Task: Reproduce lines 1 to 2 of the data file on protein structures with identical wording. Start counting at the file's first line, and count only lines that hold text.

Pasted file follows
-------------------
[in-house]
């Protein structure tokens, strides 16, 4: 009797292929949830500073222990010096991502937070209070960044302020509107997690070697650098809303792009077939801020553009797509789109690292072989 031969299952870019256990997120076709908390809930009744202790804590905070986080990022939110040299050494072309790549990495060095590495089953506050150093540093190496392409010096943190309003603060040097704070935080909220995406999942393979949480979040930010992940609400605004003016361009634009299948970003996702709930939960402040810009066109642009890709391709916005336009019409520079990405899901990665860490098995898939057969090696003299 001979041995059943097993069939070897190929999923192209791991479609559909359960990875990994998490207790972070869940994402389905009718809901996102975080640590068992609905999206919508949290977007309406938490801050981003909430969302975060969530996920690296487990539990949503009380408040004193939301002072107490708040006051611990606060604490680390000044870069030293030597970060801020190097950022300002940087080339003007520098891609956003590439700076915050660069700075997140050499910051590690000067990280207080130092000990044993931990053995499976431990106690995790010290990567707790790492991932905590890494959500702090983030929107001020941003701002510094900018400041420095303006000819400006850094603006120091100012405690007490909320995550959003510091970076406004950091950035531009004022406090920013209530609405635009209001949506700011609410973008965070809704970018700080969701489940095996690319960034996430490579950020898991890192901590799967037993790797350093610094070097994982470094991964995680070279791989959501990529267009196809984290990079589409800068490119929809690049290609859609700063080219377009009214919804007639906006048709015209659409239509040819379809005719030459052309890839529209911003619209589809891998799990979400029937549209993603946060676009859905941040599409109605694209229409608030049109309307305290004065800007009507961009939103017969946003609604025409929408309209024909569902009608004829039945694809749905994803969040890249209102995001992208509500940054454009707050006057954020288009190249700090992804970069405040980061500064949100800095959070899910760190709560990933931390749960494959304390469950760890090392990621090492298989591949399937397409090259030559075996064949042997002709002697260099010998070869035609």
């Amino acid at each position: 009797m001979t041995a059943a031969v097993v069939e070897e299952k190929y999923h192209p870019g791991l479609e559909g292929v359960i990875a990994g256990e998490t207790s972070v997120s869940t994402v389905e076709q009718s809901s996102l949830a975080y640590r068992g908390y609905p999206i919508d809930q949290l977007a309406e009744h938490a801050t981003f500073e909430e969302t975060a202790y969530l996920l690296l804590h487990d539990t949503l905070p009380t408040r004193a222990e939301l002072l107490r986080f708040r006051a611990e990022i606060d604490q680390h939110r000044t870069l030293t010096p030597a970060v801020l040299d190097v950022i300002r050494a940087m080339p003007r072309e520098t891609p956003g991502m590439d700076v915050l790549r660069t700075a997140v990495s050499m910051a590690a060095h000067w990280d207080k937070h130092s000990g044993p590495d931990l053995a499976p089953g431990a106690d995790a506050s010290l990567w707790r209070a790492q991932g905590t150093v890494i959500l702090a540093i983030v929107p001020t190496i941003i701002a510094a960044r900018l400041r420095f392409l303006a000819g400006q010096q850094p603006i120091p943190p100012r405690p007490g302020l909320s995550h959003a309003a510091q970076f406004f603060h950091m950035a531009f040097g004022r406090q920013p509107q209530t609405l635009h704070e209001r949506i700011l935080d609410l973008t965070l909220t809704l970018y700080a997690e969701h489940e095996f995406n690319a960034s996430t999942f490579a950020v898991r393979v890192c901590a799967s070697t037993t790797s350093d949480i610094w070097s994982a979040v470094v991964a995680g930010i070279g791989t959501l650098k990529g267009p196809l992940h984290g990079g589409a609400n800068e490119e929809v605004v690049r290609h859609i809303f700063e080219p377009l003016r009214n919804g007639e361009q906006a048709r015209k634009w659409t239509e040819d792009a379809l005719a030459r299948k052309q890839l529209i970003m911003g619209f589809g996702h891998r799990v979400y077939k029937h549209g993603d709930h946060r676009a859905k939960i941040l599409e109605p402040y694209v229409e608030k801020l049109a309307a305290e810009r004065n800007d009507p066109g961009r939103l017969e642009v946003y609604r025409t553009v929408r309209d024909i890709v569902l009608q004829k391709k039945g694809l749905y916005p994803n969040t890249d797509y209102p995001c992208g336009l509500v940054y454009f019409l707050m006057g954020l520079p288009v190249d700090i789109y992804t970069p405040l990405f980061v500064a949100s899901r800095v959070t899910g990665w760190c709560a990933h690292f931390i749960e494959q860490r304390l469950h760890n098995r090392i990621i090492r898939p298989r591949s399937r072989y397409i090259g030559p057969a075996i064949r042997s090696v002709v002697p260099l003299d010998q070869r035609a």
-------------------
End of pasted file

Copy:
[in-house]
């Protein structure tokens, strides 16, 4: 009797292929949830500073222990010096991502937070209070960044302020509107997690070697650098809303792009077939801020553009797509789109690292072989 031969299952870019256990997120076709908390809930009744202790804590905070986080990022939110040299050494072309790549990495060095590495089953506050150093540093190496392409010096943190309003603060040097704070935080909220995406999942393979949480979040930010992940609400605004003016361009634009299948970003996702709930939960402040810009066109642009890709391709916005336009019409520079990405899901990665860490098995898939057969090696003299 001979041995059943097993069939070897190929999923192209791991479609559909359960990875990994998490207790972070869940994402389905009718809901996102975080640590068992609905999206919508949290977007309406938490801050981003909430969302975060969530996920690296487990539990949503009380408040004193939301002072107490708040006051611990606060604490680390000044870069030293030597970060801020190097950022300002940087080339003007520098891609956003590439700076915050660069700075997140050499910051590690000067990280207080130092000990044993931990053995499976431990106690995790010290990567707790790492991932905590890494959500702090983030929107001020941003701002510094900018400041420095303006000819400006850094603006120091100012405690007490909320995550959003510091970076406004950091950035531009004022406090920013209530609405635009209001949506700011609410973008965070809704970018700080969701489940095996690319960034996430490579950020898991890192901590799967037993790797350093610094070097994982470094991964995680070279791989959501990529267009196809984290990079589409800068490119929809690049290609859609700063080219377009009214919804007639906006048709015209659409239509040819379809005719030459052309890839529209911003619209589809891998799990979400029937549209993603946060676009859905941040599409109605694209229409608030049109309307305290004065800007009507961009939103017969946003609604025409929408309209024909569902009608004829039945694809749905994803969040890249209102995001992208509500940054454009707050006057954020288009190249700090992804970069405040980061500064949100800095959070899910760190709560990933931390749960494959304390469950760890090392990621090492298989591949399937397409090259030559075996064949042997002709002697260099010998070869035609």